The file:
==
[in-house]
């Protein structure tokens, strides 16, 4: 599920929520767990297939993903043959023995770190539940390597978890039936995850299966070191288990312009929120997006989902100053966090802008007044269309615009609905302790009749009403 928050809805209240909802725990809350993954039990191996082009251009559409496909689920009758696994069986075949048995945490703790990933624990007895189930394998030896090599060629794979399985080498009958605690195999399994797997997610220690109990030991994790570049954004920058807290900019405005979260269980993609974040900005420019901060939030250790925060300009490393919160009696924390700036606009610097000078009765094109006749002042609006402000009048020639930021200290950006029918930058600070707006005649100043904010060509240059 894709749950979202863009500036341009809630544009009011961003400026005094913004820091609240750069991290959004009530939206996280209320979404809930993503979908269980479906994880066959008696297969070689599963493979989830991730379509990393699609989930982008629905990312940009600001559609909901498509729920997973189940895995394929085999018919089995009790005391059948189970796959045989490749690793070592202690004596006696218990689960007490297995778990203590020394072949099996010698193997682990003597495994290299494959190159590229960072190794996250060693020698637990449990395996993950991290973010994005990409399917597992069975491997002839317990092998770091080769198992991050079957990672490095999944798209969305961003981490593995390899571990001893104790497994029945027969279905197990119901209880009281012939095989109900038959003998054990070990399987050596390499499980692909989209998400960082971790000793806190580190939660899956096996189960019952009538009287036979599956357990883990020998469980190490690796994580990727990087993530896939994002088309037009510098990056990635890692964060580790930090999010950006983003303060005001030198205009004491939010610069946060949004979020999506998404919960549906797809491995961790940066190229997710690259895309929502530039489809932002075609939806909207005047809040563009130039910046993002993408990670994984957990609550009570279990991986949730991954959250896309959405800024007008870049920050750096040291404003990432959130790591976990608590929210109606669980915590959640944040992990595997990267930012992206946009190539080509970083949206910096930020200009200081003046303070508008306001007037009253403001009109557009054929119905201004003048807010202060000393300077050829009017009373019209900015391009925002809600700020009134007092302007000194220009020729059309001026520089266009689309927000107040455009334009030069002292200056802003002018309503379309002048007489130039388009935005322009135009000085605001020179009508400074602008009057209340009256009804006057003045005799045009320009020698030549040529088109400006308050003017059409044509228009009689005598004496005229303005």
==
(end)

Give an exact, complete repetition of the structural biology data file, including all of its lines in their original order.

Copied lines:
[in-house]
């Protein structure tokens, strides 16, 4: 599920929520767990297939993903043959023995770190539940390597978890039936995850299966070191288990312009929120997006989902100053966090802008007044269309615009609905302790009749009403 928050809805209240909802725990809350993954039990191996082009251009559409496909689920009758696994069986075949048995945490703790990933624990007895189930394998030896090599060629794979399985080498009958605690195999399994797997997610220690109990030991994790570049954004920058807290900019405005979260269980993609974040900005420019901060939030250790925060300009490393919160009696924390700036606009610097000078009765094109006749002042609006402000009048020639930021200290950006029918930058600070707006005649100043904010060509240059 894709749950979202863009500036341009809630544009009011961003400026005094913004820091609240750069991290959004009530939206996280209320979404809930993503979908269980479906994880066959008696297969070689599963493979989830991730379509990393699609989930982008629905990312940009600001559609909901498509729920997973189940895995394929085999018919089995009790005391059948189970796959045989490749690793070592202690004596006696218990689960007490297995778990203590020394072949099996010698193997682990003597495994290299494959190159590229960072190794996250060693020698637990449990395996993950991290973010994005990409399917597992069975491997002839317990092998770091080769198992991050079957990672490095999944798209969305961003981490593995390899571990001893104790497994029945027969279905197990119901209880009281012939095989109900038959003998054990070990399987050596390499499980692909989209998400960082971790000793806190580190939660899956096996189960019952009538009287036979599956357990883990020998469980190490690796994580990727990087993530896939994002088309037009510098990056990635890692964060580790930090999010950006983003303060005001030198205009004491939010610069946060949004979020999506998404919960549906797809491995961790940066190229997710690259895309929502530039489809932002075609939806909207005047809040563009130039910046993002993408990670994984957990609550009570279990991986949730991954959250896309959405800024007008870049920050750096040291404003990432959130790591976990608590929210109606669980915590959640944040992990595997990267930012992206946009190539080509970083949206910096930020200009200081003046303070508008306001007037009253403001009109557009054929119905201004003048807010202060000393300077050829009017009373019209900015391009925002809600700020009134007092302007000194220009020729059309001026520089266009689309927000107040455009334009030069002292200056802003002018309503379309002048007489130039388009935005322009135009000085605001020179009508400074602008009057209340009256009804006057003045005799045009320009020698030549040529088109400006308050003017059409044509228009009689005598004496005229303005």